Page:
• michelle3397

Adjusting to Motherhood Amid a Pandemic

Adjusting to motherhood is beautiful and life-changing. It’s also hard.

Uncertainty is normal, and in a time when everything from work hours to school closures are uncertain, this adjustment is harder still. Motherhood, anxiety, and depression have increased since the start of the pandemic. Many of us have never felt this out of control.

Now, there is a new person in your life, and the world outside is scary.

Still, it’s possible to come out of the other side of this with your sanity and pleasant first memories of motherhood. Consider the following advice as you make this adjustment one day at a time.

Give Yourself Time and Space to Grieve

This pandemic has taken a lot from all of us. Some of us have lost family members, others lost jobs. The loss of routine, consistency and security takes a huge toll on mental health.

Adjusting to motherhood while social distancing from loved ones and quarantining from our support networks is difficult. Give yourself permission to feel this grief. Know that what you’re feeling is valid, and keep in mind that grief comes and goes. It's okay to be alright one moment and sad the next. That's how grief works.

Know You are Not Alone, Even in a Pandemic

Humans are not wired to live in isolation; especially new mothers. Even with social distancing and quarantine in effect, you can find creative ways to socialize. Moms around the world use Zoom, Skype, and Facebook Messenger to video call one another.

If you’re new to your neighborhood, there are ways to find other mothers going through the same post-partum stresses and adjustments as you. Here are a few ideas for creative socialization to get you started:

  • Facebook groups for your local schools, daycares, and preschools

  • Apps like Peanut for finding new mom friends

  • Library programs, both distanced and virtual

  • Find (or start!) an outdoor playgroup

Acknowledge that This is Not Normal

Even though we are many months and counting into this pandemic, we still need to acknowledge that this is not normal. We’ve developed a relative sense of "new normal," but eventually, this very abnormal life we lead will be behind us. Focus on the normalcy still present in your life. Does the dog still bark at the mail person? Is the cat still sleeping in boxes? During a global emergency, when so much is out of our control, your focus is still yours.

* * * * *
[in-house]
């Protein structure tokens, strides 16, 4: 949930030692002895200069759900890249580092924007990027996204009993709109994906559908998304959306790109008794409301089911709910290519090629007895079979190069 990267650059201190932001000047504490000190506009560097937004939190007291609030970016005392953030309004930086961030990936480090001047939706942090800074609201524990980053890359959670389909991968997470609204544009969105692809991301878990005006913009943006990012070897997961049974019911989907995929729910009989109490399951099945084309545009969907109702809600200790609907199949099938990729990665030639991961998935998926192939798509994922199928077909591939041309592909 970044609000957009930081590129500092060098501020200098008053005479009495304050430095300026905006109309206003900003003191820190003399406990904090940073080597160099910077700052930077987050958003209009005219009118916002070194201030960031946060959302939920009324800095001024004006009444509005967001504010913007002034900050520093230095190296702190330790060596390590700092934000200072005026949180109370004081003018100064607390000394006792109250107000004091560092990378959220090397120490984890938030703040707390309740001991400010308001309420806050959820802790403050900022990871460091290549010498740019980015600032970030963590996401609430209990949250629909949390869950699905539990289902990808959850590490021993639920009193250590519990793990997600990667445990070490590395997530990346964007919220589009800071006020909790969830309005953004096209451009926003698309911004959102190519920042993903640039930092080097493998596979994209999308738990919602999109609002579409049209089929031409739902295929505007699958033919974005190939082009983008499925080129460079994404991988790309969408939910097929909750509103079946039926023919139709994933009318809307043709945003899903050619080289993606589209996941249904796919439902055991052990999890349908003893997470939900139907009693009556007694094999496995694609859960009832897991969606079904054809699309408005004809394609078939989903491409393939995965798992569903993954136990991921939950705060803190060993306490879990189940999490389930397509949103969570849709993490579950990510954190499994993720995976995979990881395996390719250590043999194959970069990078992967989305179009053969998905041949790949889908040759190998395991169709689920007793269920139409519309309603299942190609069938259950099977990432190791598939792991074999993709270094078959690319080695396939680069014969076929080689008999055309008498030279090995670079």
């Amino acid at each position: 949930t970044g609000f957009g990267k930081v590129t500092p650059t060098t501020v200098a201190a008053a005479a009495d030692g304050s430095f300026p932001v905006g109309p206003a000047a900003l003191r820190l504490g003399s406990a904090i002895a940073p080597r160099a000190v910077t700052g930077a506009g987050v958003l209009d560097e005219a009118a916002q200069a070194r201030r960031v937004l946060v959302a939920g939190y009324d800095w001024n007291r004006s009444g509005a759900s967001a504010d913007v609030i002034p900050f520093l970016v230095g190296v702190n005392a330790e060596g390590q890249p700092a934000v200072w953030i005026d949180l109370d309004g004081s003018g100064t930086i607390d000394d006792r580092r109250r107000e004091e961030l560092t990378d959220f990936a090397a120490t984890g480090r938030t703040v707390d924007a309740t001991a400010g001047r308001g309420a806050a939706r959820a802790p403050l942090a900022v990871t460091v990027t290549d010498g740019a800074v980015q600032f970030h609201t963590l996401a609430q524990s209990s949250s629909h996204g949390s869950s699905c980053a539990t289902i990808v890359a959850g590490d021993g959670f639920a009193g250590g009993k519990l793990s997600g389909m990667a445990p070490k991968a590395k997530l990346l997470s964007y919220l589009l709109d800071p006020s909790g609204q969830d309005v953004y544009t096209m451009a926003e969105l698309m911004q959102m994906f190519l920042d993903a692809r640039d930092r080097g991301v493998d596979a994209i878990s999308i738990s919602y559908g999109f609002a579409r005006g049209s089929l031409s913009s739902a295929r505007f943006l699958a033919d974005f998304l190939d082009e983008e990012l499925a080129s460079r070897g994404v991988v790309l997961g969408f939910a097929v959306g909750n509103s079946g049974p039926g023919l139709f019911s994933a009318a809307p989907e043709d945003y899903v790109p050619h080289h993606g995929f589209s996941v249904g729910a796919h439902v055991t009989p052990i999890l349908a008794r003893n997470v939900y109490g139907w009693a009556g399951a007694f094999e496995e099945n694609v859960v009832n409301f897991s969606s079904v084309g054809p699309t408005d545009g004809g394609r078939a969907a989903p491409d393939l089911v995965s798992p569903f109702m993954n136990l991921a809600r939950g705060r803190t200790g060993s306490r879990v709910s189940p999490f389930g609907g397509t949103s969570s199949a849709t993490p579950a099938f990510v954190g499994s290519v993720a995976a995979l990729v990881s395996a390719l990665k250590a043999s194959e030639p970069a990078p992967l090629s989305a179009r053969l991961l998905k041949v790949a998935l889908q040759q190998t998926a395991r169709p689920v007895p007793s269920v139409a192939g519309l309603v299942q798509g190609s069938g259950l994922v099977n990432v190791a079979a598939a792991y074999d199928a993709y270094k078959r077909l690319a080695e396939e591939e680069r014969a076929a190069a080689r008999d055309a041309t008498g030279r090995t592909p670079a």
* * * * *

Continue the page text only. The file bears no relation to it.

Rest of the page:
Check-in with Yourself

Child psychologists use the acronym H.A.L.T. to help parents remember to check in with how their child is feeling. This is an equally useful tool for adults! When you realize you're feeling off, anxious, or just plain blah, remember HALT - hungry, angry, lonely, tired/thirsty.

Take a moment to examine how you feel. You might realize you skipped lunch or your mouth is dry and you need a drink. If you're angry or lonely, text or call someone and ask them how they're doing or talk through whatever has you upset. (No matter how "silly" it might seem; your feelings are valid.) Let's face it, being a mom and being tired often go hand in hand. That leads to the last bit of advice I have for you.

Rest Well

Everyone knows this is easier said than done. It’s still important! The phrase “sleep when the baby sleeps” gets thrown around a lot. Many new moms respond with something like, “But then when do I have time for me?” It’s a great question and one with a relatively straightforward answer. Rest comes in many forms.

If napping is out for you, put on your favorite music while you prop up your feet or do the dishes. It’s okay to watch a TV show while the baby is napping! Rest means revitalizing yourself, so do something completely just for yourself. Self-care is not selfish.

Do you need further help adjusting to motherhood? Why not speak to a therapist about more strategies necessary to care for you and your baby? Please read more about postpartum counseling and schedule your first consultation to learn how to adapt to life with your new baby today.


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